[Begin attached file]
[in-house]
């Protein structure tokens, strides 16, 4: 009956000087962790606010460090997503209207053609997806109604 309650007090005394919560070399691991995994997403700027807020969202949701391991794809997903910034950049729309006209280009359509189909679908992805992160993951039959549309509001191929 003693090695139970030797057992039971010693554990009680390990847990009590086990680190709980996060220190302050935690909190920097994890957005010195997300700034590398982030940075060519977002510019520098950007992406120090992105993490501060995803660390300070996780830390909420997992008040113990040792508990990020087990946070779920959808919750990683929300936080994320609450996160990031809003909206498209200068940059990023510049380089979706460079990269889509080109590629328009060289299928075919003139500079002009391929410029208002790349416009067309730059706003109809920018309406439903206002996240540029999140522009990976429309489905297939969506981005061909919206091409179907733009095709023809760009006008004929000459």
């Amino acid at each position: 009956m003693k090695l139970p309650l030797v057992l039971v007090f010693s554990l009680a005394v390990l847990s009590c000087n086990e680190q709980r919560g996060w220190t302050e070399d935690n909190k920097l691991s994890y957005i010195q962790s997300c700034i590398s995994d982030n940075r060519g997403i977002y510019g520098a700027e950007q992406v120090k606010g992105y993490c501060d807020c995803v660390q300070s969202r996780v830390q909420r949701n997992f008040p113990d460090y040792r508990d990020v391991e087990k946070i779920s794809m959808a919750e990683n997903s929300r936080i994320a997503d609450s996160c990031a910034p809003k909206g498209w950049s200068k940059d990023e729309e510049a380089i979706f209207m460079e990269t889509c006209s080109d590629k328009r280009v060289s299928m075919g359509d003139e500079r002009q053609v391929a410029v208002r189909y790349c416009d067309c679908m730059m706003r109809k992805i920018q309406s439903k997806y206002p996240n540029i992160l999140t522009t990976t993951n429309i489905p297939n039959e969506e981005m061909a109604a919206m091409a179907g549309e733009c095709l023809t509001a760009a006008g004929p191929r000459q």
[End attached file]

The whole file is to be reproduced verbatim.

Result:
[in-house]
């Protein structure tokens, strides 16, 4: 009956000087962790606010460090997503209207053609997806109604 309650007090005394919560070399691991995994997403700027807020969202949701391991794809997903910034950049729309006209280009359509189909679908992805992160993951039959549309509001191929 003693090695139970030797057992039971010693554990009680390990847990009590086990680190709980996060220190302050935690909190920097994890957005010195997300700034590398982030940075060519977002510019520098950007992406120090992105993490501060995803660390300070996780830390909420997992008040113990040792508990990020087990946070779920959808919750990683929300936080994320609450996160990031809003909206498209200068940059990023510049380089979706460079990269889509080109590629328009060289299928075919003139500079002009391929410029208002790349416009067309730059706003109809920018309406439903206002996240540029999140522009990976429309489905297939969506981005061909919206091409179907733009095709023809760009006008004929000459």
């Amino acid at each position: 009956m003693k090695l139970p309650l030797v057992l039971v007090f010693s554990l009680a005394v390990l847990s009590c000087n086990e680190q709980r919560g996060w220190t302050e070399d935690n909190k920097l691991s994890y957005i010195q962790s997300c700034i590398s995994d982030n940075r060519g997403i977002y510019g520098a700027e950007q992406v120090k606010g992105y993490c501060d807020c995803v660390q300070s969202r996780v830390q909420r949701n997992f008040p113990d460090y040792r508990d990020v391991e087990k946070i779920s794809m959808a919750e990683n997903s929300r936080i994320a997503d609450s996160c990031a910034p809003k909206g498209w950049s200068k940059d990023e729309e510049a380089i979706f209207m460079e990269t889509c006209s080109d590629k328009r280009v060289s299928m075919g359509d003139e500079r002009q053609v391929a410029v208002r189909y790349c416009d067309c679908m730059m706003r109809k992805i920018q309406s439903k997806y206002p996240n540029i992160l999140t522009t990976t993951n429309i489905p297939n039959e969506e981005m061909a109604a919206m091409a179907g549309e733009c095709l023809t509001a760009a006008g004929p191929r000459q």